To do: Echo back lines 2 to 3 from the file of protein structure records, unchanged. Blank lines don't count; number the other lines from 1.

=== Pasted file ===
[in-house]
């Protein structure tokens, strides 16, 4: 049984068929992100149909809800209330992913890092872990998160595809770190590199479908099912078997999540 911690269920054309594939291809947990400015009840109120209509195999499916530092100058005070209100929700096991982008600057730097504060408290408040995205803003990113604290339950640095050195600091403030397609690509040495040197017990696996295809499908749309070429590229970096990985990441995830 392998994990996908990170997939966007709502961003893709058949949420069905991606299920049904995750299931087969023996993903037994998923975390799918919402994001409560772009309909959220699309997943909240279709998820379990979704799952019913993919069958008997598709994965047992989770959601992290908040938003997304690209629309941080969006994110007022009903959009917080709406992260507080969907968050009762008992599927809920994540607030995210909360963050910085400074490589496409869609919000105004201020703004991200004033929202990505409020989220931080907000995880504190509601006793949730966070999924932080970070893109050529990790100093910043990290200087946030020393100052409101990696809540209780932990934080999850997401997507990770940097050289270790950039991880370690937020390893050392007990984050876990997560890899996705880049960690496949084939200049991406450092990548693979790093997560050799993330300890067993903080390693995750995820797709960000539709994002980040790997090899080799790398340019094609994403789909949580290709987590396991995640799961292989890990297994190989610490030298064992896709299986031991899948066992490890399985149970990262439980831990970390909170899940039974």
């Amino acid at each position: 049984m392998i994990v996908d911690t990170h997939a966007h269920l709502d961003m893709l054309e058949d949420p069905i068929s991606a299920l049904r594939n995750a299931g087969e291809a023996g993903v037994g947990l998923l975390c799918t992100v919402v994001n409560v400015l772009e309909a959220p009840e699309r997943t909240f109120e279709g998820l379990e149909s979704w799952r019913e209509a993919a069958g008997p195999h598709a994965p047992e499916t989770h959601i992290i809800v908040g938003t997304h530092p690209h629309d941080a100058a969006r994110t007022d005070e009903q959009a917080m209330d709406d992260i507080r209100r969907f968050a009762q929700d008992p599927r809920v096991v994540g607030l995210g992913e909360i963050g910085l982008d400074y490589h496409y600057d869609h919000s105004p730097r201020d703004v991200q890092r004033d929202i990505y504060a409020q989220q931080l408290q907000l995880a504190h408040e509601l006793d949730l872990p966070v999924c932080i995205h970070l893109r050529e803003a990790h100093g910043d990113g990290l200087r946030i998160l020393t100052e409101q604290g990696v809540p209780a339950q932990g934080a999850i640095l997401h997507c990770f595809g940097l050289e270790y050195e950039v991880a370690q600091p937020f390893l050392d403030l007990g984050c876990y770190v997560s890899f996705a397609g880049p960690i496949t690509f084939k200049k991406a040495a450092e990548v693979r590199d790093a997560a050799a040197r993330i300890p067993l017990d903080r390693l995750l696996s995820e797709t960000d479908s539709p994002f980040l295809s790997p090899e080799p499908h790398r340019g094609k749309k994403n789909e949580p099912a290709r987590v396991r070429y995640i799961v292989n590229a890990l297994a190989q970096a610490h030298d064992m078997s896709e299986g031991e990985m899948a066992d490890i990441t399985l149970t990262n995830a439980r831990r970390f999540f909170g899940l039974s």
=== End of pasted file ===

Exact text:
């Protein structure tokens, strides 16, 4: 049984068929992100149909809800209330992913890092872990998160595809770190590199479908099912078997999540 911690269920054309594939291809947990400015009840109120209509195999499916530092100058005070209100929700096991982008600057730097504060408290408040995205803003990113604290339950640095050195600091403030397609690509040495040197017990696996295809499908749309070429590229970096990985990441995830 392998994990996908990170997939966007709502961003893709058949949420069905991606299920049904995750299931087969023996993903037994998923975390799918919402994001409560772009309909959220699309997943909240279709998820379990979704799952019913993919069958008997598709994965047992989770959601992290908040938003997304690209629309941080969006994110007022009903959009917080709406992260507080969907968050009762008992599927809920994540607030995210909360963050910085400074490589496409869609919000105004201020703004991200004033929202990505409020989220931080907000995880504190509601006793949730966070999924932080970070893109050529990790100093910043990290200087946030020393100052409101990696809540209780932990934080999850997401997507990770940097050289270790950039991880370690937020390893050392007990984050876990997560890899996705880049960690496949084939200049991406450092990548693979790093997560050799993330300890067993903080390693995750995820797709960000539709994002980040790997090899080799790398340019094609994403789909949580290709987590396991995640799961292989890990297994190989610490030298064992896709299986031991899948066992490890399985149970990262439980831990970390909170899940039974």
């Amino acid at each position: 049984m392998i994990v996908d911690t990170h997939a966007h269920l709502d961003m893709l054309e058949d949420p069905i068929s991606a299920l049904r594939n995750a299931g087969e291809a023996g993903v037994g947990l998923l975390c799918t992100v919402v994001n409560v400015l772009e309909a959220p009840e699309r997943t909240f109120e279709g998820l379990e149909s979704w799952r019913e209509a993919a069958g008997p195999h598709a994965p047992e499916t989770h959601i992290i809800v908040g938003t997304h530092p690209h629309d941080a100058a969006r994110t007022d005070e009903q959009a917080m209330d709406d992260i507080r209100r969907f968050a009762q929700d008992p599927r809920v096991v994540g607030l995210g992913e909360i963050g910085l982008d400074y490589h496409y600057d869609h919000s105004p730097r201020d703004v991200q890092r004033d929202i990505y504060a409020q989220q931080l408290q907000l995880a504190h408040e509601l006793d949730l872990p966070v999924c932080i995205h970070l893109r050529e803003a990790h100093g910043d990113g990290l200087r946030i998160l020393t100052e409101q604290g990696v809540p209780a339950q932990g934080a999850i640095l997401h997507c990770f595809g940097l050289e270790y050195e950039v991880a370690q600091p937020f390893l050392d403030l007990g984050c876990y770190v997560s890899f996705a397609g880049p960690i496949t690509f084939k200049k991406a040495a450092e990548v693979r590199d790093a997560a050799a040197r993330i300890p067993l017990d903080r390693l995750l696996s995820e797709t960000d479908s539709p994002f980040l295809s790997p090899e080799p499908h790398r340019g094609k749309k994403n789909e949580p099912a290709r987590v396991r070429y995640i799961v292989n590229a890990l297994a190989q970096a610490h030298d064992m078997s896709e299986g031991e990985m899948a066992d490890i990441t399985l149970t990262n995830a439980r831990r970390f999540f909170g899940l039974s």